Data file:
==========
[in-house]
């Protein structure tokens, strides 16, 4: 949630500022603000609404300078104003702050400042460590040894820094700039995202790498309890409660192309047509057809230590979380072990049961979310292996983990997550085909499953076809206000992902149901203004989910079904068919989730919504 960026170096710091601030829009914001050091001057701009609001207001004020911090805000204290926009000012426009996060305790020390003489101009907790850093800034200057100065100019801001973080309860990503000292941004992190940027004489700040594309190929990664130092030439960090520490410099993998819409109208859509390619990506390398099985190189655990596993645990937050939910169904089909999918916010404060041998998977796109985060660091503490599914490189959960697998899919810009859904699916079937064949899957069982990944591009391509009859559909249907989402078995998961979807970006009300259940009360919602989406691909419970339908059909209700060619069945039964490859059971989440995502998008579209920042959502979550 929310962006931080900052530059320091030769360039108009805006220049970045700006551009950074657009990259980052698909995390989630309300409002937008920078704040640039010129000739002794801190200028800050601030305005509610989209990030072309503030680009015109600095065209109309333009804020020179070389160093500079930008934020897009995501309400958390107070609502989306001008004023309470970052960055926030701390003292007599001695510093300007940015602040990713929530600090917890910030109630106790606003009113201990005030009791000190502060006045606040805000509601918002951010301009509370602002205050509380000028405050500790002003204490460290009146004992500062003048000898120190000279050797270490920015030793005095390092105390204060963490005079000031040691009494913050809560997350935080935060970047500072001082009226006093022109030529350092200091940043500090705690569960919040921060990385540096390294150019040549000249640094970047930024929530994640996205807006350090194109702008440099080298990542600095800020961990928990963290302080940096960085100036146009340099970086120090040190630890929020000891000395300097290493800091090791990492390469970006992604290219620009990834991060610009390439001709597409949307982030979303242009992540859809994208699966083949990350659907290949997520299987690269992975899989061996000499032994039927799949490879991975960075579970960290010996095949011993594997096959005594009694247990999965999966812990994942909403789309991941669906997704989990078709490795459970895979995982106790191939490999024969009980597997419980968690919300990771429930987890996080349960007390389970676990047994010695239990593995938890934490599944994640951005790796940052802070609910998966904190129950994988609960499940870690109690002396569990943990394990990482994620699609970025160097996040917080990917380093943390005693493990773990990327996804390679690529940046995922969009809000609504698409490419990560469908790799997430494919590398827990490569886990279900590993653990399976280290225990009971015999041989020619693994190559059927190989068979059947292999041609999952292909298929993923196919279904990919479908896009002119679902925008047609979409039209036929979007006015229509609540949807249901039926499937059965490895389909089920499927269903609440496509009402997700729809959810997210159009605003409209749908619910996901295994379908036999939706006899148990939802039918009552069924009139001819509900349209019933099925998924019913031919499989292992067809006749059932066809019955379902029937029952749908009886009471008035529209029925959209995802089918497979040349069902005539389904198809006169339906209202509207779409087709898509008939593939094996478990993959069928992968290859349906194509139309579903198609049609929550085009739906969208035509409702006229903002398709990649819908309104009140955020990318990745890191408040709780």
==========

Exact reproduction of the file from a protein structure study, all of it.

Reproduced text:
[in-house]
């Protein structure tokens, strides 16, 4: 949630500022603000609404300078104003702050400042460590040894820094700039995202790498309890409660192309047509057809230590979380072990049961979310292996983990997550085909499953076809206000992902149901203004989910079904068919989730919504 960026170096710091601030829009914001050091001057701009609001207001004020911090805000204290926009000012426009996060305790020390003489101009907790850093800034200057100065100019801001973080309860990503000292941004992190940027004489700040594309190929990664130092030439960090520490410099993998819409109208859509390619990506390398099985190189655990596993645990937050939910169904089909999918916010404060041998998977796109985060660091503490599914490189959960697998899919810009859904699916079937064949899957069982990944591009391509009859559909249907989402078995998961979807970006009300259940009360919602989406691909419970339908059909209700060619069945039964490859059971989440995502998008579209920042959502979550 929310962006931080900052530059320091030769360039108009805006220049970045700006551009950074657009990259980052698909995390989630309300409002937008920078704040640039010129000739002794801190200028800050601030305005509610989209990030072309503030680009015109600095065209109309333009804020020179070389160093500079930008934020897009995501309400958390107070609502989306001008004023309470970052960055926030701390003292007599001695510093300007940015602040990713929530600090917890910030109630106790606003009113201990005030009791000190502060006045606040805000509601918002951010301009509370602002205050509380000028405050500790002003204490460290009146004992500062003048000898120190000279050797270490920015030793005095390092105390204060963490005079000031040691009494913050809560997350935080935060970047500072001082009226006093022109030529350092200091940043500090705690569960919040921060990385540096390294150019040549000249640094970047930024929530994640996205807006350090194109702008440099080298990542600095800020961990928990963290302080940096960085100036146009340099970086120090040190630890929020000891000395300097290493800091090791990492390469970006992604290219620009990834991060610009390439001709597409949307982030979303242009992540859809994208699966083949990350659907290949997520299987690269992975899989061996000499032994039927799949490879991975960075579970960290010996095949011993594997096959005594009694247990999965999966812990994942909403789309991941669906997704989990078709490795459970895979995982106790191939490999024969009980597997419980968690919300990771429930987890996080349960007390389970676990047994010695239990593995938890934490599944994640951005790796940052802070609910998966904190129950994988609960499940870690109690002396569990943990394990990482994620699609970025160097996040917080990917380093943390005693493990773990990327996804390679690529940046995922969009809000609504698409490419990560469908790799997430494919590398827990490569886990279900590993653990399976280290225990009971015999041989020619693994190559059927190989068979059947292999041609999952292909298929993923196919279904990919479908896009002119679902925008047609979409039209036929979007006015229509609540949807249901039926499937059965490895389909089920499927269903609440496509009402997700729809959810997210159009605003409209749908619910996901295994379908036999939706006899148990939802039918009552069924009139001819509900349209019933099925998924019913031919499989292992067809006749059932066809019955379902029937029952749908009886009471008035529209029925959209995802089918497979040349069902005539389904198809006169339906209202509207779409087709898509008939593939094996478990993959069928992968290859349906194509139309579903198609049609929550085009739906969208035509409702006229903002398709990649819908309104009140955020990318990745890191408040709780």